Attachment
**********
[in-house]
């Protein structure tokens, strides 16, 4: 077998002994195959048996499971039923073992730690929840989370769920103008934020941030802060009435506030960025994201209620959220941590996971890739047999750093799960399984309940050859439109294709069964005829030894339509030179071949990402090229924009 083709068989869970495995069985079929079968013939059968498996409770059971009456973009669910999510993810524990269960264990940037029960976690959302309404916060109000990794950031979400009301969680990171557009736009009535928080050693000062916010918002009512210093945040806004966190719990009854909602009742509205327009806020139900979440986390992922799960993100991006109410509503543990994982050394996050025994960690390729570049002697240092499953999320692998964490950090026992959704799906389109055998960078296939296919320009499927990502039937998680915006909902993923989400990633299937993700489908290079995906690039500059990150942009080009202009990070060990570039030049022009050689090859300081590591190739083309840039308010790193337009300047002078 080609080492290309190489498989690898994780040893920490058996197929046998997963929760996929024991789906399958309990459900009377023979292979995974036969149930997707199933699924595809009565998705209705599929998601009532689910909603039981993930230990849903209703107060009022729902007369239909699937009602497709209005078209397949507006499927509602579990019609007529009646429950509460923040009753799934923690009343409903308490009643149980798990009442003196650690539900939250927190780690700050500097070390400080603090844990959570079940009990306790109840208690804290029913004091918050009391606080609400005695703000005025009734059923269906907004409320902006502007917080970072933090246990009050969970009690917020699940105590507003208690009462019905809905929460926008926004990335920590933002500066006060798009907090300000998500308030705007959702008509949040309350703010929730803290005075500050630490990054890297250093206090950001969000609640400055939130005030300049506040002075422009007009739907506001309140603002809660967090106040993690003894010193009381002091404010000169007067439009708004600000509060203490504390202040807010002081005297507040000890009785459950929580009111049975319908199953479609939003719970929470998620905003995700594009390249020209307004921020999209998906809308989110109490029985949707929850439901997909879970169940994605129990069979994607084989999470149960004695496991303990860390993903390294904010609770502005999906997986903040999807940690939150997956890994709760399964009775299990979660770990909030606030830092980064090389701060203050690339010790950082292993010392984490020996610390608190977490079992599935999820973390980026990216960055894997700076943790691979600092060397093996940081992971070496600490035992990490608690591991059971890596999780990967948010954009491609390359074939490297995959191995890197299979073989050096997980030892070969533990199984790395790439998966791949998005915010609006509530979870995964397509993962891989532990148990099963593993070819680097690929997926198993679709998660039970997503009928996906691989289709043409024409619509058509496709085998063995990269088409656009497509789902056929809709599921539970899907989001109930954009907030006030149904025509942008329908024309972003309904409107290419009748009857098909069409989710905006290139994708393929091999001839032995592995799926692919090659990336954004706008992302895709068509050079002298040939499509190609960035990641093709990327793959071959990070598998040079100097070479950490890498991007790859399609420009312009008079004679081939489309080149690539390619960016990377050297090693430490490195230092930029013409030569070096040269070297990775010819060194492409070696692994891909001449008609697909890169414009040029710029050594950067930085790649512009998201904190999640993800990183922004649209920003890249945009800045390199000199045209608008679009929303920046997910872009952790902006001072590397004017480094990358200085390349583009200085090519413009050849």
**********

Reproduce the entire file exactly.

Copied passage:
[in-house]
């Protein structure tokens, strides 16, 4: 077998002994195959048996499971039923073992730690929840989370769920103008934020941030802060009435506030960025994201209620959220941590996971890739047999750093799960399984309940050859439109294709069964005829030894339509030179071949990402090229924009 083709068989869970495995069985079929079968013939059968498996409770059971009456973009669910999510993810524990269960264990940037029960976690959302309404916060109000990794950031979400009301969680990171557009736009009535928080050693000062916010918002009512210093945040806004966190719990009854909602009742509205327009806020139900979440986390992922799960993100991006109410509503543990994982050394996050025994960690390729570049002697240092499953999320692998964490950090026992959704799906389109055998960078296939296919320009499927990502039937998680915006909902993923989400990633299937993700489908290079995906690039500059990150942009080009202009990070060990570039030049022009050689090859300081590591190739083309840039308010790193337009300047002078 080609080492290309190489498989690898994780040893920490058996197929046998997963929760996929024991789906399958309990459900009377023979292979995974036969149930997707199933699924595809009565998705209705599929998601009532689910909603039981993930230990849903209703107060009022729902007369239909699937009602497709209005078209397949507006499927509602579990019609007529009646429950509460923040009753799934923690009343409903308490009643149980798990009442003196650690539900939250927190780690700050500097070390400080603090844990959570079940009990306790109840208690804290029913004091918050009391606080609400005695703000005025009734059923269906907004409320902006502007917080970072933090246990009050969970009690917020699940105590507003208690009462019905809905929460926008926004990335920590933002500066006060798009907090300000998500308030705007959702008509949040309350703010929730803290005075500050630490990054890297250093206090950001969000609640400055939130005030300049506040002075422009007009739907506001309140603002809660967090106040993690003894010193009381002091404010000169007067439009708004600000509060203490504390202040807010002081005297507040000890009785459950929580009111049975319908199953479609939003719970929470998620905003995700594009390249020209307004921020999209998906809308989110109490029985949707929850439901997909879970169940994605129990069979994607084989999470149960004695496991303990860390993903390294904010609770502005999906997986903040999807940690939150997956890994709760399964009775299990979660770990909030606030830092980064090389701060203050690339010790950082292993010392984490020996610390608190977490079992599935999820973390980026990216960055894997700076943790691979600092060397093996940081992971070496600490035992990490608690591991059971890596999780990967948010954009491609390359074939490297995959191995890197299979073989050096997980030892070969533990199984790395790439998966791949998005915010609006509530979870995964397509993962891989532990148990099963593993070819680097690929997926198993679709998660039970997503009928996906691989289709043409024409619509058509496709085998063995990269088409656009497509789902056929809709599921539970899907989001109930954009907030006030149904025509942008329908024309972003309904409107290419009748009857098909069409989710905006290139994708393929091999001839032995592995799926692919090659990336954004706008992302895709068509050079002298040939499509190609960035990641093709990327793959071959990070598998040079100097070479950490890498991007790859399609420009312009008079004679081939489309080149690539390619960016990377050297090693430490490195230092930029013409030569070096040269070297990775010819060194492409070696692994891909001449008609697909890169414009040029710029050594950067930085790649512009998201904190999640993800990183922004649209920003890249945009800045390199000199045209608008679009929303920046997910872009952790902006001072590397004017480094990358200085390349583009200085090519413009050849």